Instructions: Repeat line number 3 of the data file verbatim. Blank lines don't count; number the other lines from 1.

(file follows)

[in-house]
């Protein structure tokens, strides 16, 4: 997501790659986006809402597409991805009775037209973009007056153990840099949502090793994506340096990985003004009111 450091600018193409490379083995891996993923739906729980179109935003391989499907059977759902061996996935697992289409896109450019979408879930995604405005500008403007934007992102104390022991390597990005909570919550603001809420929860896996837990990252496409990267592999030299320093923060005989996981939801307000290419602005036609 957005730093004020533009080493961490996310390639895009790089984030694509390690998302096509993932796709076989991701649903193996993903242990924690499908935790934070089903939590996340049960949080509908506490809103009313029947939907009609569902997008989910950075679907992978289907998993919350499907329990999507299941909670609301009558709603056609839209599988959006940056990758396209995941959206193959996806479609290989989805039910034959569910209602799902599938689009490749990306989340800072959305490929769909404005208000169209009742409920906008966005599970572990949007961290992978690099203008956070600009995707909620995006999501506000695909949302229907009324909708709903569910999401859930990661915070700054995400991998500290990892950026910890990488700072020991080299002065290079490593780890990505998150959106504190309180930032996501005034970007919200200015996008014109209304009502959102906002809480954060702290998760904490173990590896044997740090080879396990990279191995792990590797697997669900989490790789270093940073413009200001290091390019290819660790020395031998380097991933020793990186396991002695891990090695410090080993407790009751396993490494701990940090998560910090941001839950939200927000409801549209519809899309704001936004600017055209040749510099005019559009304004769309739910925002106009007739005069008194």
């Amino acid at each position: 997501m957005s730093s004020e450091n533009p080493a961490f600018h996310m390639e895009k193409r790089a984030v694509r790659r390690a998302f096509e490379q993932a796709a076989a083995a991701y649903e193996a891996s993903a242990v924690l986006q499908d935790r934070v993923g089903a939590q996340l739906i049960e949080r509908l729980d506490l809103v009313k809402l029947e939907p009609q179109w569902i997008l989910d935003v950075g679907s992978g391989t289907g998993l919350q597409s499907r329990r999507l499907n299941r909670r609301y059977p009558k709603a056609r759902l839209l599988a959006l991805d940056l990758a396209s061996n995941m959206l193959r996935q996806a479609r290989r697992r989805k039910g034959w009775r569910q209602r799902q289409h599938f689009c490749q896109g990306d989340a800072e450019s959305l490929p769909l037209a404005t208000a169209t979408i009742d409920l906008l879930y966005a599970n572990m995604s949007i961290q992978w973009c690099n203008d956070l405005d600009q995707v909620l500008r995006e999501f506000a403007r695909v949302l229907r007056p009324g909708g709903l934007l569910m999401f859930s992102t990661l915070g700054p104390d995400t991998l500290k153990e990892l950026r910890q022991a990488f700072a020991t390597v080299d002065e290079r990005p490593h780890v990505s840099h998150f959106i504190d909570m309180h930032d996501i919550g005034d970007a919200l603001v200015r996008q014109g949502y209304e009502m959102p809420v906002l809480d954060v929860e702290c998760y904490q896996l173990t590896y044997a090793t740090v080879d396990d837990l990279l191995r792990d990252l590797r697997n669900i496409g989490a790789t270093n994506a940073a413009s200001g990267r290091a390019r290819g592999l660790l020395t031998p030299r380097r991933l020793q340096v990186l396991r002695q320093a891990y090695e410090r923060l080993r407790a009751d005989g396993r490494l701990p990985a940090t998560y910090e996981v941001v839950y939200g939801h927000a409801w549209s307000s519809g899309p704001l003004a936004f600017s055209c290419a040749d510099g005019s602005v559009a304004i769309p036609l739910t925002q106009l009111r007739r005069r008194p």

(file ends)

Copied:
């Amino acid at each position: 997501m957005s730093s004020e450091n533009p080493a961490f600018h996310m390639e895009k193409r790089a984030v694509r790659r390690a998302f096509e490379q993932a796709a076989a083995a991701y649903e193996a891996s993903a242990v924690l986006q499908d935790r934070v993923g089903a939590q996340l739906i049960e949080r509908l729980d506490l809103v009313k809402l029947e939907p009609q179109w569902i997008l989910d935003v950075g679907s992978g391989t289907g998993l919350q597409s499907r329990r999507l499907n299941r909670r609301y059977p009558k709603a056609r759902l839209l599988a959006l991805d940056l990758a396209s061996n995941m959206l193959r996935q996806a479609r290989r697992r989805k039910g034959w009775r569910q209602r799902q289409h599938f689009c490749q896109g990306d989340a800072e450019s959305l490929p769909l037209a404005t208000a169209t979408i009742d409920l906008l879930y966005a599970n572990m995604s949007i961290q992978w973009c690099n203008d956070l405005d600009q995707v909620l500008r995006e999501f506000a403007r695909v949302l229907r007056p009324g909708g709903l934007l569910m999401f859930s992102t990661l915070g700054p104390d995400t991998l500290k153990e990892l950026r910890q022991a990488f700072a020991t390597v080299d002065e290079r990005p490593h780890v990505s840099h998150f959106i504190d909570m309180h930032d996501i919550g005034d970007a919200l603001v200015r996008q014109g949502y209304e009502m959102p809420v906002l809480d954060v929860e702290c998760y904490q896996l173990t590896y044997a090793t740090v080879d396990d837990l990279l191995r792990d990252l590797r697997n669900i496409g989490a790789t270093n994506a940073a413009s200001g990267r290091a390019r290819g592999l660790l020395t031998p030299r380097r991933l020793q340096v990186l396991r002695q320093a891990y090695e410090r923060l080993r407790a009751d005989g396993r490494l701990p990985a940090t998560y910090e996981v941001v839950y939200g939801h927000a409801w549209s307000s519809g899309p704001l003004a936004f600017s055209c290419a040749d510099g005019s602005v559009a304004i769309p036609l739910t925002q106009l009111r007739r005069r008194p």